Buried at the tail end of Ken Rosenthal’s latest column ($) for The Athletic was a brief note about Korean lefty Kwang-Hyun Kim, who was just posted by KBO’s SK Wyverns on Friday. The 31-year-old starter had previously been posted five years ago, but returned to Korea after failing to reach an agreement with the Padres at that time. Now that he’s back on the block again, Rosenthal says the Cubs are among a handful of teams showing interest.
Based on circumstantial information only, that interest makes a helluva lot of sense. Kim will be 32 in July and has nearly 1,700 professional innings on an elbow that was reconstructed in 2017. What’s more, FanGraphs’ Eric Longenhagen wrote in their Top 50 Free Agents list that “Kim’s athleticism is seeping away, his arm slot has lowered a bit, and he’s less balanced over his blocking leg than he used to be.”
At the risk of drawing unnecessary comparisons to the trove of detractors who’re comparing Cubs target Shogo Akiyama to Kosuke Fukudome, that description of Kim sounds like what scouts say about Akiyama. You’ve got a post-prime player with an injury history whose skills appear to be diminishing just as he’s looking to move to MLB after a long career abroad. Not necessarily an airtight blueprint for success.
However, FanGraphs did still see fit to list Kim as their No. 41 free agent and projected him to earn $14 million over two years. Given how comfortable the Cubs have been with handing much larger sums to other aging southpaws, that’s a dadgum bargain. And it really could be if Kim is able to get results with what Longenhagen called a “tilt-a-whirl slider.”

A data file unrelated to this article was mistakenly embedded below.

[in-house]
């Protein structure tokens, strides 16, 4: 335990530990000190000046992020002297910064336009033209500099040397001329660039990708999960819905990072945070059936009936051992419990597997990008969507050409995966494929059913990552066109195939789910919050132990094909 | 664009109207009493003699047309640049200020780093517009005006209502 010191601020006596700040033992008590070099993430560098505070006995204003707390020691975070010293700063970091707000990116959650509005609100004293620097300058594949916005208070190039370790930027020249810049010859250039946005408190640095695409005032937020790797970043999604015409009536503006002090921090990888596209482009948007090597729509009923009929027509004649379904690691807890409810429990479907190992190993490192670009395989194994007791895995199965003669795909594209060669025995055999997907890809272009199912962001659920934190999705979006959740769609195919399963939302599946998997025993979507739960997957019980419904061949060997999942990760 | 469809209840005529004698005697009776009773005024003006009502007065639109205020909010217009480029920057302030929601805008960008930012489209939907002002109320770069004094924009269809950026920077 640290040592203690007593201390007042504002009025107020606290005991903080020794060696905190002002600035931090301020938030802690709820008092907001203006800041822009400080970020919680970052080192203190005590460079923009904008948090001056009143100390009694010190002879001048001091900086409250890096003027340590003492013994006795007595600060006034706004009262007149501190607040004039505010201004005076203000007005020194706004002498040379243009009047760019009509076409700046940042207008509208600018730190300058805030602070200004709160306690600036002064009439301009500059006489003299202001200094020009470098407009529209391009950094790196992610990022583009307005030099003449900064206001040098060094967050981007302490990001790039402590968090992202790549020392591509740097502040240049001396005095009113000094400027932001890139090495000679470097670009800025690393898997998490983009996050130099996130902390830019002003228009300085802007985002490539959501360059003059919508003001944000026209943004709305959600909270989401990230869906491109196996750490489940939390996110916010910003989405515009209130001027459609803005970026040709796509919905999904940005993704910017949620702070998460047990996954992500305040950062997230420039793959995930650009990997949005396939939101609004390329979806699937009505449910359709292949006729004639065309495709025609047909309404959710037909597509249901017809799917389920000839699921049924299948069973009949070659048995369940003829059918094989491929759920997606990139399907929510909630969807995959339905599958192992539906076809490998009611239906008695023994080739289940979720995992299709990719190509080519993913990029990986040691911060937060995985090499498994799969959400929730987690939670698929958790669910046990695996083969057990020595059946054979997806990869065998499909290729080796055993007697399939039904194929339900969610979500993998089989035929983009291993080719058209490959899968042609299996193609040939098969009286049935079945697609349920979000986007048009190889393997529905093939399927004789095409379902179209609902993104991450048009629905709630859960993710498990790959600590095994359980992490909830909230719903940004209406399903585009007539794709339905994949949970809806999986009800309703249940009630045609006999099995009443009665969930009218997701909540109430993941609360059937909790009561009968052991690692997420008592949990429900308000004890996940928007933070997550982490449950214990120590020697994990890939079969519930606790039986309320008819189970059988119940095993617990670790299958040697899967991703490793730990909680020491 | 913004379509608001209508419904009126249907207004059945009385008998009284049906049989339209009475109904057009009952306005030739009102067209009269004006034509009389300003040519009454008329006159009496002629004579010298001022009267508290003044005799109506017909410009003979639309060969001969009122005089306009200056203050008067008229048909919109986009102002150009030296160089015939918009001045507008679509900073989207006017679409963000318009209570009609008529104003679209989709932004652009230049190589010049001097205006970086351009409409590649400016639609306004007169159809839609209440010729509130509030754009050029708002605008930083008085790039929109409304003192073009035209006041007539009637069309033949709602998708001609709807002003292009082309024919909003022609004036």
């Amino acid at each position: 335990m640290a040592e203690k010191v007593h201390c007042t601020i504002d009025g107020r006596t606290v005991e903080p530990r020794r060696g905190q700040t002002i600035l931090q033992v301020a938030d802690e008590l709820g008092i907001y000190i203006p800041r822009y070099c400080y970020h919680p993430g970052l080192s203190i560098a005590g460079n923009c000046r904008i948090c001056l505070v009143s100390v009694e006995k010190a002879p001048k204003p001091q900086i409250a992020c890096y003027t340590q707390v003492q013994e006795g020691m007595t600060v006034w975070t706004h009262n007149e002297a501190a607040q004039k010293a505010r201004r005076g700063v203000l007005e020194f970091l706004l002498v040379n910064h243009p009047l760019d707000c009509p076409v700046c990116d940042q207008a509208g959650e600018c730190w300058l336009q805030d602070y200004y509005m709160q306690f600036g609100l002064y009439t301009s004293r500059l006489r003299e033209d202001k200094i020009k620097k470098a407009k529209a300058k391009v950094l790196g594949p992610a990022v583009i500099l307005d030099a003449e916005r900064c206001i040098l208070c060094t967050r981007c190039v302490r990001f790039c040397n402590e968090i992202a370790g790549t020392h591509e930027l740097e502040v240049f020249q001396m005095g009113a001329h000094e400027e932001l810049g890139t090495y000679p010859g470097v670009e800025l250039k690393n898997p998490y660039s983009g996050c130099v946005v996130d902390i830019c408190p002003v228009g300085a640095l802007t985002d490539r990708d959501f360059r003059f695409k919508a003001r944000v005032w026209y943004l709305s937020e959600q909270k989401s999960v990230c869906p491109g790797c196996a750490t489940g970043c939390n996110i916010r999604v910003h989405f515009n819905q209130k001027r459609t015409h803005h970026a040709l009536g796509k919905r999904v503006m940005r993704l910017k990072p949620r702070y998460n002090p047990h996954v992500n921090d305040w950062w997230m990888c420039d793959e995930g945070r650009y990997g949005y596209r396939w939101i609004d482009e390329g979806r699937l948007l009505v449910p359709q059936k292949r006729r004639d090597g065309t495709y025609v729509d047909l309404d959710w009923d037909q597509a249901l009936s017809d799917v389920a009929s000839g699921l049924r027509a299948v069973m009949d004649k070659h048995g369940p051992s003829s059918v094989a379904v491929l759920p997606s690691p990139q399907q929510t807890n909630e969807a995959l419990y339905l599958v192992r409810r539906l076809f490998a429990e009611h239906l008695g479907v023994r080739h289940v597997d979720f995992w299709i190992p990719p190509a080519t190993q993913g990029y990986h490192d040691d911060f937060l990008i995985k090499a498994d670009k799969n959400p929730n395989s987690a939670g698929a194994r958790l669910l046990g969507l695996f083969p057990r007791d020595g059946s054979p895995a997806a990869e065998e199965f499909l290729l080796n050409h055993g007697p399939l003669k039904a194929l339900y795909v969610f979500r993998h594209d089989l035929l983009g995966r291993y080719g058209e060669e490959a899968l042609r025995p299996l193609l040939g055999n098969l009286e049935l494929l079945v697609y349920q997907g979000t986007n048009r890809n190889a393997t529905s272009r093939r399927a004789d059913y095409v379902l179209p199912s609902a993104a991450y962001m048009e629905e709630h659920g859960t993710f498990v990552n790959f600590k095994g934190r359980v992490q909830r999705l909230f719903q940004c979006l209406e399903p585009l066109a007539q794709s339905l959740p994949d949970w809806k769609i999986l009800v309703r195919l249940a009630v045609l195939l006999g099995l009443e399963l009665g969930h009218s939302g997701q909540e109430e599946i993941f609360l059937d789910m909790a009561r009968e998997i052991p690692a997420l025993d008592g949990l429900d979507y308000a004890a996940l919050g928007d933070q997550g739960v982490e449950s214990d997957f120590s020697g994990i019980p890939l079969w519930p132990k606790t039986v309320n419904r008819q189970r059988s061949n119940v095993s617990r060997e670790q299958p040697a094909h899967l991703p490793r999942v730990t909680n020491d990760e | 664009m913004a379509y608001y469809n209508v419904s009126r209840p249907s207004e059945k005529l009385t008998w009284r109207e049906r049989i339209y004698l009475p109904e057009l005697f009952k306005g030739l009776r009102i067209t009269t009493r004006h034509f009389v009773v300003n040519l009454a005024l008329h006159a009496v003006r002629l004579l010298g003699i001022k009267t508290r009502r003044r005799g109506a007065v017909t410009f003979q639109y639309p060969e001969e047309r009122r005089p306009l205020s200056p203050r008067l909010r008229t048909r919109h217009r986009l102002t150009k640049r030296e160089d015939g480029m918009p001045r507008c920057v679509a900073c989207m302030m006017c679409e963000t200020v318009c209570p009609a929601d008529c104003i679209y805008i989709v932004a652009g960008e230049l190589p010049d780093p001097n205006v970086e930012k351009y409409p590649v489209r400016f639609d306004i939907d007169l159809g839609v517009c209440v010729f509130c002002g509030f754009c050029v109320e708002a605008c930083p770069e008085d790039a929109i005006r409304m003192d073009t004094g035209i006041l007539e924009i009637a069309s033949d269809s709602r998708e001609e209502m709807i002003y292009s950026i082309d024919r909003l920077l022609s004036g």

Kim's fastball sits in low-90's but can reach mid-90's when needed. His slider has a sharp break and is a sure ML pitch. He's become a better pitcher in recent years utilizing more of his secondary pitches (curveball and forkball) and showing better control (1.81 BB/9 IP this yr)
— Sung Min Kim (@sung_minkim) August 14, 2019
His other stuff is pretty pedestrian, but he does appear to have matured over the last couple seasons to the point that walks are no longer a big issue. After averaging somewhere around 4.0 BB/9 over his first eight KBO seasons, topping out at 5.4 in 2011, Kim’s walk rates have decreased dramatically over the last four. He was at just 1.8 BB/9 last season after going 2.0, 2.7, 3.4 over the three previous campaigns.
This isn’t really anything to get excited about on the surface, though you wonder if perhaps the Cubs have seen something they think they can really exploit in their Pitch Lab. Maybe Kim’s got enough gas in the tank to amp the fastball up a little, or perhaps the forkball will fare better against hitters who’ve not seen it before. A dependable lefty on a budget contract, at least according to the going rate for starters, is something the Cubs have to explore.
In the end, I suspect this will amount to little more than kicking the tires as part of the standard offseason stone-turning. Even so, Kim represents the type of value-based shopping the Cubs are looking to do this winter as they seek to get the most possible bang for Tom Ricketts’ buck.